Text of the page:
Why sales office vet David Danziger got into the cleanroom start-up Habu

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The market for proprietary cloud data services has exploded.

InfoSum raised $ 65 million in August for a valuation of $ 300 million, up from $ 100 million after a fundraiser last year. Brian Lesser left Xandr, owned by AT&T, last December to become CEO of InfoSum. And then there’s Snowflake, the cloud data company that went public last September and has since grown 40% to a market cap of over $ 100 billion. Snowflake also launched the Media Data Cloud this month.

And now enter Habu, a data cleanroom software company founded by vets at Salesforce Krux and launched last year. Habu announced this month that it has recruited David Danziger, former vice president of data partnerships at The Trade Desk, as the new vice president of partnerships.

Danziger said the market for cleanroom data service providers has warmed particularly among branded marketing organizations as marketers are comfortable with ad technology and digital media data management. . But they’re looking for distributed cloud solutions that connect to other parts of the business so that they can combine data internally or be able to share proprietary data sets with partners.

AdExchanger met Danziger to talk about his new role at Habu and what it’s like to work with his former employer, The Trade Desk, as a strategic partner.

AdExchanger: To begin with, how do you define Habu? Is there already a three letter acronym for this type of company?

David Danziger: I desperately want DCR not to become a three letter acronym for “data clean room”. I thought about it and I dread it. But “data cleanroom” seems to be the terminology that is used for the general concept of first-party data collaboration between multiple parties.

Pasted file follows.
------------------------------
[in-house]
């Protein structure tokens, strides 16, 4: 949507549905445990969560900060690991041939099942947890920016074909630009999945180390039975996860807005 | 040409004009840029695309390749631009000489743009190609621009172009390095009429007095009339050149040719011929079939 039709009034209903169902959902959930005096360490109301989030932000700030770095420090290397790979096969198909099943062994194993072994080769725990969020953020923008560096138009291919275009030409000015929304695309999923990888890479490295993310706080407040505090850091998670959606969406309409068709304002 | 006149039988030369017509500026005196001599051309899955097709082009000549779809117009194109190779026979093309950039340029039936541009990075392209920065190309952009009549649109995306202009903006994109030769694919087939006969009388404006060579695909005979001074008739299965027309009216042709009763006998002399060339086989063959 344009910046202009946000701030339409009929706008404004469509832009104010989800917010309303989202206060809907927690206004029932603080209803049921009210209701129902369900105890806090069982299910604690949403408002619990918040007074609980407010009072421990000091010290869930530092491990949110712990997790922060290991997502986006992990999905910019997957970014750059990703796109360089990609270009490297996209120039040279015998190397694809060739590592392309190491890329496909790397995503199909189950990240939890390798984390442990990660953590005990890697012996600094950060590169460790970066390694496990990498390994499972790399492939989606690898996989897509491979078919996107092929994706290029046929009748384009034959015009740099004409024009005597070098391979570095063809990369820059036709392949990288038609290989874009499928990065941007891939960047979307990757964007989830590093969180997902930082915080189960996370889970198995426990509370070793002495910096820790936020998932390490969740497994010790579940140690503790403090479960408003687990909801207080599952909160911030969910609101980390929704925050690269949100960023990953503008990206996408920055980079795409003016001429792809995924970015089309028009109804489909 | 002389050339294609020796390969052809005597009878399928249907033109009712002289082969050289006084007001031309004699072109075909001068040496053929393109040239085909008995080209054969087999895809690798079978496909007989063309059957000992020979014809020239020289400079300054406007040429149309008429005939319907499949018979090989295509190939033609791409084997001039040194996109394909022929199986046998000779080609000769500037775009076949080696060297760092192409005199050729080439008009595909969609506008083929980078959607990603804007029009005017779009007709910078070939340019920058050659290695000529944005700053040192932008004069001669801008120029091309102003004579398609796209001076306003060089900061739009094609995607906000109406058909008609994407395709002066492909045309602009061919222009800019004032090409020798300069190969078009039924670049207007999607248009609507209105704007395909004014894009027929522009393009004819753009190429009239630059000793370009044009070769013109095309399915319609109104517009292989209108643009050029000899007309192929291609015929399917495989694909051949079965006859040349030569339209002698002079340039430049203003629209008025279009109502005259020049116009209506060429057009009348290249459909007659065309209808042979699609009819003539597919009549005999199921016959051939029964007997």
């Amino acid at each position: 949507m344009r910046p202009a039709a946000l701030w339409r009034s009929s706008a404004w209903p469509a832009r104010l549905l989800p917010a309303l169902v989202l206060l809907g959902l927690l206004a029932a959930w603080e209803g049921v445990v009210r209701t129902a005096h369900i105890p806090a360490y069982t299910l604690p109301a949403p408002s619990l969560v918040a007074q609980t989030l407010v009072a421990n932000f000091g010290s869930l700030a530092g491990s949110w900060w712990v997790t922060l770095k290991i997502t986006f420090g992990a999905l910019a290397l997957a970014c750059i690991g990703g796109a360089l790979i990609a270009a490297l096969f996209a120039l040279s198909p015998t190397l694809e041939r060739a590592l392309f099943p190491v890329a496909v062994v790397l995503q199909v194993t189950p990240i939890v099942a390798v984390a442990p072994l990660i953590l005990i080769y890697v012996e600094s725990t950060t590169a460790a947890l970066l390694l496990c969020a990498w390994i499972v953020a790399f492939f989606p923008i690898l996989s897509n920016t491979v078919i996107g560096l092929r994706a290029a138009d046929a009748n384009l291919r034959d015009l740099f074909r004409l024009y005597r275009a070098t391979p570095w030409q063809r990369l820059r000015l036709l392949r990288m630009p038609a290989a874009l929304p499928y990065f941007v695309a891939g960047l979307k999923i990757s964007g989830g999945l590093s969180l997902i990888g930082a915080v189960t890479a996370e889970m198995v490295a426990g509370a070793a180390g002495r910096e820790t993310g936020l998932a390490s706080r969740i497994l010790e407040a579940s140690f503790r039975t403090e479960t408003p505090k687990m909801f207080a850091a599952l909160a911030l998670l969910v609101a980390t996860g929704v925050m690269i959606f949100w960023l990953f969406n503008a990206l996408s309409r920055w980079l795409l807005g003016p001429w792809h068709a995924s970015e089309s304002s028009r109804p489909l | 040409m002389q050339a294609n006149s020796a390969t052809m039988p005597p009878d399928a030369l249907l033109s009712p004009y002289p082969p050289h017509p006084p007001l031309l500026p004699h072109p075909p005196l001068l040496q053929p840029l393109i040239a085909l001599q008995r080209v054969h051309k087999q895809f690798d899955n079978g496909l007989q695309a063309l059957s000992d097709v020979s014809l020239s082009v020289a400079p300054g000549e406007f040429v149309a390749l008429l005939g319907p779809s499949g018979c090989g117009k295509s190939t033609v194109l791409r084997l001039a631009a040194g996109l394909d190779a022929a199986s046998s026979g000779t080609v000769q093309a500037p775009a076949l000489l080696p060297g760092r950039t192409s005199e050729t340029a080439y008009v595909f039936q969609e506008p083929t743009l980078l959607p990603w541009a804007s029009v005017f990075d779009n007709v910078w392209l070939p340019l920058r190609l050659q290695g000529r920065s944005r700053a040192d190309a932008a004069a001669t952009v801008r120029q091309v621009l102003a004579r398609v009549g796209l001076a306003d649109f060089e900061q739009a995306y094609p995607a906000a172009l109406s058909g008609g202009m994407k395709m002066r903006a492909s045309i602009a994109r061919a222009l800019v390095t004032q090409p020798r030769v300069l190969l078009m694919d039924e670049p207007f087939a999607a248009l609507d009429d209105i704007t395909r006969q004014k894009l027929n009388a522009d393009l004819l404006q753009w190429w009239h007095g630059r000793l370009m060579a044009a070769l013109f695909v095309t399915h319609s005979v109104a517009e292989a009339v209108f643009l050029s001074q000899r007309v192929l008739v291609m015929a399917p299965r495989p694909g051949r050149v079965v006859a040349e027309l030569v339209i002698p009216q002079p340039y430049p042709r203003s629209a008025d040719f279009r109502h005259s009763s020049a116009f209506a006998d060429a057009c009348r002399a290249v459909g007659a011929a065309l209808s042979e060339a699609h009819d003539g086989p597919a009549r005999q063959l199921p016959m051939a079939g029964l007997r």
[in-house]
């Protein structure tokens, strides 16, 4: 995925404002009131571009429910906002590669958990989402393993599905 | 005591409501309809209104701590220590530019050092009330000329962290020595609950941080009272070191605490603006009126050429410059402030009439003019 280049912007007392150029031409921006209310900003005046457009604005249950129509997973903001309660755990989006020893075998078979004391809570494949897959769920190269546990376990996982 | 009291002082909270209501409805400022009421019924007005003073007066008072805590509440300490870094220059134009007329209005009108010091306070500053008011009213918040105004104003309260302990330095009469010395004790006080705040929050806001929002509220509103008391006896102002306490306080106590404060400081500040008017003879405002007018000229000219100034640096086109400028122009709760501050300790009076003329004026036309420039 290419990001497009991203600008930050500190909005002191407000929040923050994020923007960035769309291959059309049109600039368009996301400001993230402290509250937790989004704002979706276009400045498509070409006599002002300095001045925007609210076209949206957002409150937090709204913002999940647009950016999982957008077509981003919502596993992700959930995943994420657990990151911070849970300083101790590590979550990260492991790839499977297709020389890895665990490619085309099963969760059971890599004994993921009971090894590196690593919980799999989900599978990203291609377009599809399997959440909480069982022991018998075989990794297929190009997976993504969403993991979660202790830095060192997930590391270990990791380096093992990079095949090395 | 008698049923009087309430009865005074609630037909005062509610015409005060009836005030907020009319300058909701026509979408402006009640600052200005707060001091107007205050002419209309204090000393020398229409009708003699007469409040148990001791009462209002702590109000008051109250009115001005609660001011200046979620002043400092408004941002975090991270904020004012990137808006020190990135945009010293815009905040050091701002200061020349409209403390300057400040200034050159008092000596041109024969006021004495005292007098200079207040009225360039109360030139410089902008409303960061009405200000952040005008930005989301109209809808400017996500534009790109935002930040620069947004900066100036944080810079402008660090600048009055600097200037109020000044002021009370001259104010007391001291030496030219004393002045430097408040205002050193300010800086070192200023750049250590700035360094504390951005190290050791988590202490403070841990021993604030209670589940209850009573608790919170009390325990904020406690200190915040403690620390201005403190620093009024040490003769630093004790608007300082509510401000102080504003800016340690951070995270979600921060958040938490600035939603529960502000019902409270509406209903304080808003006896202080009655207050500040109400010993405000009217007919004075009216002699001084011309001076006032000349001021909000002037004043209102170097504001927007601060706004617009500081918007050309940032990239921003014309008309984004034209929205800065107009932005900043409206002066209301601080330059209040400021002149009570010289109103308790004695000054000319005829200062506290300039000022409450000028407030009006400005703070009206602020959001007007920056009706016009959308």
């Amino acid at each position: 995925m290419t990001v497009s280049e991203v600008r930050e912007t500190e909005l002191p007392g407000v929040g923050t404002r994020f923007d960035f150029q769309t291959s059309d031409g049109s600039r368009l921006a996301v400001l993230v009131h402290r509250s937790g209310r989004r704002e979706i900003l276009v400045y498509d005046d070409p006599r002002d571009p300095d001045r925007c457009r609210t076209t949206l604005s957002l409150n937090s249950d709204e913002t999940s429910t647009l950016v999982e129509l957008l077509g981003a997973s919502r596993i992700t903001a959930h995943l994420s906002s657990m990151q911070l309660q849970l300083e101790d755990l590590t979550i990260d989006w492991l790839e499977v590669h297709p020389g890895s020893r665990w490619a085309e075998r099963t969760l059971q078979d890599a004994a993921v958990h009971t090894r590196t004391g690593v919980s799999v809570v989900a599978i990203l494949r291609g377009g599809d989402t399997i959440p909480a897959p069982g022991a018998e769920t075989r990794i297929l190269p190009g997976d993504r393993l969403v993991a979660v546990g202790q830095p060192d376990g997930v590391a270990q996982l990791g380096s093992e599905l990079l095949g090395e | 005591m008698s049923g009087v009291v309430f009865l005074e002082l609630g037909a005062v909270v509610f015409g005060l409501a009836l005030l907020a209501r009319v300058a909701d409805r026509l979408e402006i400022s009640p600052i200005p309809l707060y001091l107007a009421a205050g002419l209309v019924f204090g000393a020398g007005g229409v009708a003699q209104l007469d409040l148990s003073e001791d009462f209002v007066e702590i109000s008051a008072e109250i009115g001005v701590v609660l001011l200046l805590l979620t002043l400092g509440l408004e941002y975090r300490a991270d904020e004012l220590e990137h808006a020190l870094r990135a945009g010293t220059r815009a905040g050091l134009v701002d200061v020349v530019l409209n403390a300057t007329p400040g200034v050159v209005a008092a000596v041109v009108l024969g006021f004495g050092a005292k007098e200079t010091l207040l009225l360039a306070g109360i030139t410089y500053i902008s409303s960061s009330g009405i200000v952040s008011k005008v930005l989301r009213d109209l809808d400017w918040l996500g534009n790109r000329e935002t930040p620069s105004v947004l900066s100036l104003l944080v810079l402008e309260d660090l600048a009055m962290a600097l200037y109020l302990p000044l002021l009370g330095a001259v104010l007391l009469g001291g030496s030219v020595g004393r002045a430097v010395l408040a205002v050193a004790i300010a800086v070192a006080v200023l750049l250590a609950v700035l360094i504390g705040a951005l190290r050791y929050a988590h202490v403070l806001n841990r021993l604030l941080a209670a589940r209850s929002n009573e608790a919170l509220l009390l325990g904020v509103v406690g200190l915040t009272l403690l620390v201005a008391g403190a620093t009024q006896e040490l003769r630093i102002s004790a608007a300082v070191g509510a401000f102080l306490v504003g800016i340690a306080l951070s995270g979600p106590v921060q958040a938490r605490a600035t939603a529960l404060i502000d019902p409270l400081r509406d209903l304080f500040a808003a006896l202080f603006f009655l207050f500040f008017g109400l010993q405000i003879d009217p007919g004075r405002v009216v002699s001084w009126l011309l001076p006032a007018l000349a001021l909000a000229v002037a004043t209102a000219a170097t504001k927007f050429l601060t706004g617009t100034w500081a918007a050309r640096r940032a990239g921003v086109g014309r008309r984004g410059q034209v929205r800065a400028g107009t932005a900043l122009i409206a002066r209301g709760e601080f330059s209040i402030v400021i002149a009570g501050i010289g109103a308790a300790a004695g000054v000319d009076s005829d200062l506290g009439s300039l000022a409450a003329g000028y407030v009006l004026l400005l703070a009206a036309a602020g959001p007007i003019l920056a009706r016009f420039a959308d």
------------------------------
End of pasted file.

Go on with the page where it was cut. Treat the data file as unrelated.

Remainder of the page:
When I think of Habu, it’s as a software publisher who works on distributed data platforms and with brands to deliver more comprehensive data. Data collaboration isn’t necessarily easy right now in terms of infrastructure, integration, and application. But these are things that a lot of people are trying to solve.

What companies or types of companies are potential partners for Habu?

A group is the main strategic and platform partners. We recently made an announcement in collaboration with Snowflake regarding their Media Data Cloud. It is a perfect example. Snowflake does a great job activating the infrastructure and integration components. And brands are already comfortable working with Snowflake in a first-party container capacity. We play a key role in helping these clients get the right information from the combined datasets.

Other similar partnerships come into play with Google Ads Data Hub and Amazon Marketing Cloud. These are areas where customers already have their data, but they are struggling to get information. We can create ways of working together there. We generally call them industrial clean rooms.